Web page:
This was the day to drive to Bryce Canyon, the longest drive of our trip. On the way out of Grand Canyon, we stopped a couple of viewpoints for one last look. Then it was starting the drive for real. The route took us through some quite arid areas, more than we had really ever seen. We made a short stop at the Cameron Trading Post. I was hoping to get a decent leather belt, but all they had was made in China. Another stretch up the road brought us to the Horseshoe Bend trailhead. I had thought this was a 1/2 mile roundtrip hike. Instead, it was 3/4 mile each way with some sand and a good trek down. That being said, it was well worth it for the incredible view.
After a quick lunch, with lots to drink after the hot hike, we were back in the car and on the way to Bryce. It was getting a bit late when we arrived, so we headed right to the visitors center to be sure to get Kyle’s Junior Ranger booklet. (It turns out they were open until 9, so this wasn’t really necessary.) We checked into our hotel, Ruby’s Inn. This was a perfectly adequate hotel and about the only choice apart from the more expensive park lodge. After so-so dinner at th hotel’s Cowboy Buffet, we headed back to the park. Our first stop was some sunset shots at Bryce Point. Sunset isn’t great at Bryce Canyon as it faces east, so the sun sets on the other side. We then headed to the lodge to attend the evening’s ranger-led astronomy program as part of Kyle’s Junior Ranger program. It wasn’t bad, but was kind of long and dry for the number of kids in the audience. After this, it was back to the hotel for a good night’s rest.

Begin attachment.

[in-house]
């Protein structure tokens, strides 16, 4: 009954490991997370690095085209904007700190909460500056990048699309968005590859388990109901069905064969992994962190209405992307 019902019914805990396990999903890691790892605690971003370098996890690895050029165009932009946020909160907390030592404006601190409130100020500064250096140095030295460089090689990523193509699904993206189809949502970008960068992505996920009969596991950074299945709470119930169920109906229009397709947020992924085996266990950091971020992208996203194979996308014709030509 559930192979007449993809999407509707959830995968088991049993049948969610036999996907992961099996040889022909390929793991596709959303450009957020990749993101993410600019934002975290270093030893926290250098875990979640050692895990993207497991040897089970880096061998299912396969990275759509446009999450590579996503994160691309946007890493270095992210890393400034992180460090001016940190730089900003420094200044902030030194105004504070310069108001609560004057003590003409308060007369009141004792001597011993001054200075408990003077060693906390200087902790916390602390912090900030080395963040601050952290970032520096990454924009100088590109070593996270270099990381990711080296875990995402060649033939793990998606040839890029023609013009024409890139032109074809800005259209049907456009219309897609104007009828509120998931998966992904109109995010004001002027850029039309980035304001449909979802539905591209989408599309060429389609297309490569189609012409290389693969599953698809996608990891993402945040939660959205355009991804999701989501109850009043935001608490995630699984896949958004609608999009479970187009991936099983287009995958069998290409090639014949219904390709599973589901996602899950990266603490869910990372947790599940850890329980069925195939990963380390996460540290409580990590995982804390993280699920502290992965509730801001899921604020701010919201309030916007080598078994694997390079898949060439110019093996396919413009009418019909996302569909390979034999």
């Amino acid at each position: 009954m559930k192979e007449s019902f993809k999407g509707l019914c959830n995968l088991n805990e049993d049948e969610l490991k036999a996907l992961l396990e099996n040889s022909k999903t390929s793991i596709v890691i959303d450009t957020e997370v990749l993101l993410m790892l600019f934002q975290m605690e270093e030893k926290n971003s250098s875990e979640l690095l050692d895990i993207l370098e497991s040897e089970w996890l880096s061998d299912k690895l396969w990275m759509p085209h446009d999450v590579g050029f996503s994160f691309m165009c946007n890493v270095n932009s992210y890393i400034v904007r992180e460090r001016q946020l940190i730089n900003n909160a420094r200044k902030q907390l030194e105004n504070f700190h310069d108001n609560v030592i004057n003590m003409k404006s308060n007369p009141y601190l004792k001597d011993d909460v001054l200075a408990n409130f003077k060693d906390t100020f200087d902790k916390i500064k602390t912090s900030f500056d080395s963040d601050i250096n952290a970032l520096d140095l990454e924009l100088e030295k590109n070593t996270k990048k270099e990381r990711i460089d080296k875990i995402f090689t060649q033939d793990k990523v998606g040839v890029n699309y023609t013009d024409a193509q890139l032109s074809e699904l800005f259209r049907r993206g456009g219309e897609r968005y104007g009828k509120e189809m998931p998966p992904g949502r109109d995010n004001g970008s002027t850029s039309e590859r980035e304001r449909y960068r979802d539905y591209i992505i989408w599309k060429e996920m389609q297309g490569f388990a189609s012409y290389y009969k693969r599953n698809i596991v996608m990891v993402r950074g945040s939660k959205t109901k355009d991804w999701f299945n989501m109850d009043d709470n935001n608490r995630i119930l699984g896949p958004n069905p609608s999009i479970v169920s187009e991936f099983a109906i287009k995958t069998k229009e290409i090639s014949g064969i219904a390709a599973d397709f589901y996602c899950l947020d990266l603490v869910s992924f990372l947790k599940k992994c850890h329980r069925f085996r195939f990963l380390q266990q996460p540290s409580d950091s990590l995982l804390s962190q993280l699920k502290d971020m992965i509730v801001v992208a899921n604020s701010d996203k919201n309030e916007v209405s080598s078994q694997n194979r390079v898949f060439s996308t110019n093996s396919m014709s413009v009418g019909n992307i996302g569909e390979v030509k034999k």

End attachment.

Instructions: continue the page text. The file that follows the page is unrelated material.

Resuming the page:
Wednesday, Aug 29
This was our day to visit Bryce. It started early for me as I was up around 5:00 to make sunrise at Bryce Point. I got there early enough to be the first person on the viewing platform. However, I was far from the last as it got very busy. A family showed a bit after me with a mother wearing a (mylar-coated) space blanket. This crinkled every time she moved; so much for a peaceful sunrise. After 160 photos, I headed back to the hotel. We had gotten smart the day before and purchased some milk and cereal, so breakfast was reasonably quick and cheap. (I also got a donut for Kyle as a treat at the hotel store.) We then headed out to start our visit, beginning with Inspiration Point and continuing to Sunset Point and Sunrise Point. As part of the Junior Ranger program, there is a special Hike the Hoodoos program where Kyle could get a special pin if we did three hikes. Our first was the Queen’s Garden trail from Sunrise Point. This was quite a hike, going well down into the hoodoos. It was a bit of a trek up, but certainly worth it. (I’m not sure we would have done it without the program.) After our hike, we headed back to the hotel’s fast food place for lunch and then off to Mossy Cave for another hike.